1 year ago today our grandmother passed away as she finally lost her battle with Alzheimer’s Disease.
This was the disease that started by making her forget that she had already bought milk, then it made her forget where she was, our names, who we were, who she was. She forgot to sleep, wake up, eat and drink.
In the end she forgot to breathe.
I got the news as a text message in a small apartment in Stockholm. Alone and far away from my loved ones I felt powerless and guilty. I cried and regretted not having seen her and spent more time with her in her final days.
But I know exactly why I didn’t.
The last time I saw Grandma, was at her birthday in the wonderful nursing home that our mother had effectively bullied everyone in the health care system to get her. People were there to celebrate her, even if they don’t necessarily get along outside those walls – they put their differences aside, petty or otherwise and sat there with Grandma Roma. Or rather what was left of her… I talked to her and she would reply – random words in random order to no end, glazed look in her now grey eyes with not a hint of recognition. And I realized then and there, that my grandmother, our grandmother and all she was, had died.
Roma didn’t have an easy start on life – She was kicked out of her home and sent off to the big city at age 14. She fell into one marriage and had a child (something my generation only found out much later) and after a very short time left this family behind and started another – Ours. With Valdemar (Granddad) she had another two children – Diana (whom I call mum) and Walther. Many years after the passing of granddad and, I believe, the passing of her first husband, she manned up herself and got in touch with Kurt, her son of the first marriage. Something that became a joy for us all as Kurt, mild mannered and with a heart the size of a whale, just welcomed her back into his life as had she never left.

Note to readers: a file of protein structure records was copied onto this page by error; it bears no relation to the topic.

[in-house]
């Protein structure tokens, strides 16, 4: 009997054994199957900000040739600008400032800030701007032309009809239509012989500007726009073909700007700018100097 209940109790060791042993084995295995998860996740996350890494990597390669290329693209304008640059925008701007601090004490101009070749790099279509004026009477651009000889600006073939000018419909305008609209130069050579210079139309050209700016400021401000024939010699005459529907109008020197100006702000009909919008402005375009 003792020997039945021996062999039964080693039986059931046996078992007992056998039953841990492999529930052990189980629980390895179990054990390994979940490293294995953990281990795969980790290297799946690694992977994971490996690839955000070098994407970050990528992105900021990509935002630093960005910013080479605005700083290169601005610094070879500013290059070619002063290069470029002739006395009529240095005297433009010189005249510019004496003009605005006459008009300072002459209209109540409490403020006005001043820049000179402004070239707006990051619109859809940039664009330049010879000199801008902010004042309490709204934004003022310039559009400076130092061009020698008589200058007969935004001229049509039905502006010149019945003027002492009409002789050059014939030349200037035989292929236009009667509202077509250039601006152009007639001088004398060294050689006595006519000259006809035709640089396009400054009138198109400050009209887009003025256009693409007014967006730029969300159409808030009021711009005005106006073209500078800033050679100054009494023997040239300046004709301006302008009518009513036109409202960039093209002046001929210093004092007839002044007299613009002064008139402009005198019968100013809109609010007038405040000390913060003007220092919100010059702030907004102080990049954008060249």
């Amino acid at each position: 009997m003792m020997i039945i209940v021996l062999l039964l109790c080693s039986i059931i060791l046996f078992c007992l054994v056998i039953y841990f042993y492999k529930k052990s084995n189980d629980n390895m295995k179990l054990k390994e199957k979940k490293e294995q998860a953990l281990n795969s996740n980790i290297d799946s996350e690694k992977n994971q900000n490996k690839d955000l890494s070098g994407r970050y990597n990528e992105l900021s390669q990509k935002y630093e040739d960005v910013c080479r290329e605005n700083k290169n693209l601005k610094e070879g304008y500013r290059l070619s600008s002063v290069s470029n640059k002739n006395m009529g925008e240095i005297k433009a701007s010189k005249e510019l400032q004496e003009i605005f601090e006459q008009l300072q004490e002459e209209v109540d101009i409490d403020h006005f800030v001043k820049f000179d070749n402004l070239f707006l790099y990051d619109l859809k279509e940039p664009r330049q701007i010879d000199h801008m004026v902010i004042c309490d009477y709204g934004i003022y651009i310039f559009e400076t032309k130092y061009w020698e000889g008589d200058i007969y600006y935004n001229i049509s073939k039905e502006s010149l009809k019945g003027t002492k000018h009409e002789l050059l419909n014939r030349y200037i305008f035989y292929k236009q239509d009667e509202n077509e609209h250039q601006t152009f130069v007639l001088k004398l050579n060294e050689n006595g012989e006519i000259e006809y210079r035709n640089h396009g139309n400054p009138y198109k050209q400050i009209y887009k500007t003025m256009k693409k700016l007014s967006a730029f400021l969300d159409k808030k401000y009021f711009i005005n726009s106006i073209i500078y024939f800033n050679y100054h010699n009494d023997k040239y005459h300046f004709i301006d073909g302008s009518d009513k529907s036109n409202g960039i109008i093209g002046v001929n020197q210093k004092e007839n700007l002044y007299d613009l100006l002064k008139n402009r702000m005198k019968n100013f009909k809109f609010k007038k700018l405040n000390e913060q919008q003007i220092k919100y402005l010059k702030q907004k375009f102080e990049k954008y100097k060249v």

Kurt fell to cancer in March 2010.
Like all parents, I am sure, Roma could be a pain in the ass. She was hard headed, stubborn and had her opinions ready for anyone who would listen (and for a few that wouldn’t, too) – I fondly remember that whenever she used the terms: “Og så sagde jeg til hende – Nu skal jeg sige dig en ting, sagde jeg:” – (and then I said to her – I’ll tell you this, I said:) – I always felt that it probably meant: “I didn’t say anything, I bit my tongue and nodded politely, but what I should have said was:” and that would be followed by an imaginary ass-kicking for the subject in question, whether it be the guy down the shops, the lady at the bus stop or indeed anyone who had crossed her path wrongly. It still makes me smile.
She made the best frikadeller the world has ever seen. She would make them for us, our friends and she would even make them for bands that I worked with. The taste of Rødgrød med Fløde is the taste of Roma’s kitchen, odd spoons, wax table cloth and half’n’half milk. She entered me into Wheel Of Fortune on TV once. (I won a petangue set, chocolates and an Anaïs Anaïs perfume series). She would walk my Sunday paper route with me when I was 11 years old. She would ride her bicycle way into her seventies. She tried valiantly to remember all the names of all the band members that I dragged through our kitchen – The band that she never forgot ? The Burning Primitive. “Such nice boys..” – Her favourite musician-friend of mine: Las Nissen. “Oooh, he is such a handsome man!” She took up learning English – not really to learn English as much as to have her grandsons teach her. She adored Freddie Mercury and Montserrat Caballé’s “Barcelona” album. She believed what the tabloids said about muslims taking all our jobs, but at the same time she was best buddies with Abdul in the corner shop. “He’s not like the others!” – proving again that xenophobia is best fought up close with coffee and falafel.